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Natan Shahar

(b Warsaw, Aug 8, 1909; d Yakum Kibbutz, Israel, Dec 18, 1993). Israeli composer and teacher of Russian descent. He received his early musical education in Moscow. In 1924 he emigrated with his family to Palestine, where he continued his musical studies with Shlomo Rozovsky (...

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Paul Attinello

(b Fresno, CA, Jan 19, 1945). American composer and administrator of Armenian descent. He studied at Fresno State University (BA in English 1967), San Francisco State University (MA in interdisciplinary creative arts 1969) and Mills College (MFA in electronic music and recording media ...

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Yury Gabay

(b Gyandzha [later Kirovabad], Nov 22, 1922; d Feb 2, 1984). Azerbaijani composer. The son of a famous tar player and singer, he studied at the Kirovabad Music College (tar class 1938) and then at the Baku College in the composition classes of Burshteyn and Karnitskaya. In ...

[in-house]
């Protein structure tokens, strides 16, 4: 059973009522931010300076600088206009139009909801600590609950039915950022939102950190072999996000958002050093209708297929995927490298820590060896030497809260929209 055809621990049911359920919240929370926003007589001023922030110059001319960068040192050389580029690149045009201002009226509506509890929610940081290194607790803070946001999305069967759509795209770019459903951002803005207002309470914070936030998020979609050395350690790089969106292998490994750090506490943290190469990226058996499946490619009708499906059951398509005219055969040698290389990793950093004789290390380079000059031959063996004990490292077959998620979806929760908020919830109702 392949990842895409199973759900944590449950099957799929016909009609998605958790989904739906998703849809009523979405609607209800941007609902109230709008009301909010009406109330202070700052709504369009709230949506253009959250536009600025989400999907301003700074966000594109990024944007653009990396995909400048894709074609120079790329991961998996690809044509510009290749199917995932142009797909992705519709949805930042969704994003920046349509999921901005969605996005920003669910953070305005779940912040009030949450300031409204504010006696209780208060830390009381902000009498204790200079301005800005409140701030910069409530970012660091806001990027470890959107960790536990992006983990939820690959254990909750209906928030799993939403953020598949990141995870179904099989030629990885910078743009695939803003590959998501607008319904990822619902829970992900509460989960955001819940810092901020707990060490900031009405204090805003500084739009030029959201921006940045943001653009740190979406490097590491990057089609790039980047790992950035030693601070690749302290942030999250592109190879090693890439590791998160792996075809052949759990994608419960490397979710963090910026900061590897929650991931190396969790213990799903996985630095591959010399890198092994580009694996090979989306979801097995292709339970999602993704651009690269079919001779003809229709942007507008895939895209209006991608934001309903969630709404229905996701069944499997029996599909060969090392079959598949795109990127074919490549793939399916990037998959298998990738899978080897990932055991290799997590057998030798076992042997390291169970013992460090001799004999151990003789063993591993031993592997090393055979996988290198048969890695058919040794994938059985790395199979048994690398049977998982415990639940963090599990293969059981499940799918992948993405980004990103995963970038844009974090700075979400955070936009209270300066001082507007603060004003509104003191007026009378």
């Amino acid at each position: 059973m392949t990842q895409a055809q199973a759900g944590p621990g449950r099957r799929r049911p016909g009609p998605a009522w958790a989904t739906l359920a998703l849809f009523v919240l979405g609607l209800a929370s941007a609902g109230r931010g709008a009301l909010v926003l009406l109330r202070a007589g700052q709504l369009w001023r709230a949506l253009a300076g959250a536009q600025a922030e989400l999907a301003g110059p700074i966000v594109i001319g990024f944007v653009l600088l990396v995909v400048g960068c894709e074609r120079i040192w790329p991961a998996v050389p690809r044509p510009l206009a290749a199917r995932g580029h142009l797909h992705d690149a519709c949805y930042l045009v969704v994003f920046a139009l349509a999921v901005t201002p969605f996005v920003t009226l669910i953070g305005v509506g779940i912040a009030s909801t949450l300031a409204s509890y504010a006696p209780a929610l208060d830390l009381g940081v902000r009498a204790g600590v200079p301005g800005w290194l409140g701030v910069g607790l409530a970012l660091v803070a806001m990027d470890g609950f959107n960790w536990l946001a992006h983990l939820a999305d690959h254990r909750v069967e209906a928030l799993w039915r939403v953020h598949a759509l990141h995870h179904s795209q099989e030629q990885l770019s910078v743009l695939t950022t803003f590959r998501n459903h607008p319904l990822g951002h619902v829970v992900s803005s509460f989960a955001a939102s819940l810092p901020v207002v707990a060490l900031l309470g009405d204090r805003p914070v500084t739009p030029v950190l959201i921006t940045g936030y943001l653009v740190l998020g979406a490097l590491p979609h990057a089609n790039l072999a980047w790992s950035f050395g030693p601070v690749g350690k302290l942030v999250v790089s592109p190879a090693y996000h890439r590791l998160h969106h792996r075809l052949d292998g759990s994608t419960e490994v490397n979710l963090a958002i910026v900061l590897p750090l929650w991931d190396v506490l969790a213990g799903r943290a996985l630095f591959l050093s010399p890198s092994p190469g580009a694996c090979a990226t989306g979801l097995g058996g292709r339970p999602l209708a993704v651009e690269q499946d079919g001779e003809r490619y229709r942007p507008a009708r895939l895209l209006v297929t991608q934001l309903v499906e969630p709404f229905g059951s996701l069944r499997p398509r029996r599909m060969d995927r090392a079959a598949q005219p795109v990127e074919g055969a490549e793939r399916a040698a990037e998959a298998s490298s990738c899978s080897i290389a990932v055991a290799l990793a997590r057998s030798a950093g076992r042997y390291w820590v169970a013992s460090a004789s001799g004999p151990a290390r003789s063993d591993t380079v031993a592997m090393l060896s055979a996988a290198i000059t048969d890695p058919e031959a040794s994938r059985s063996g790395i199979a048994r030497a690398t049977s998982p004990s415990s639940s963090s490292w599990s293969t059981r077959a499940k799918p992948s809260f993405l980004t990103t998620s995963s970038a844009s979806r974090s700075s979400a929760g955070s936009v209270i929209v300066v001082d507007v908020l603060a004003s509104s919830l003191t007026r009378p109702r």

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Owen Wright

(d 1352). Persian scholar. The section on the mathematical sciences (quadrivium) in his encyclopedia Nafā’is al-funūn (‘Treasures of the sciences’), written in about 1340, contains a chapter on music which is one of the few theoretical texts in Persian from the period between the works of Quṭb al-Dīn Shīrāzī (...

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Natalie M. Webber

Double-headed cylindrical drum of Sri Lanka, now rare. It is a small version of the daula, about 30 cm long and beaten with one hand and a stick. It was used to play ana-bera, a drum pattern played by a public crier to draw attention to a proclamation about to be made. As late as the 1980s the services of a crier were still occasionally needed in villages, when the ...

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Añafil  

Mauricio Molina

Term for the Arab and Persian nafīr, a straight trumpet. It was introduced to Iberia by the Moors during the Middle Ages. The añafil is commonly represented in Iberian art from the 10th century to the 13th with banners and in the context of battles, and thereafter throughout medieval European iconography....

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Alastair Dick and Jeremy Montagu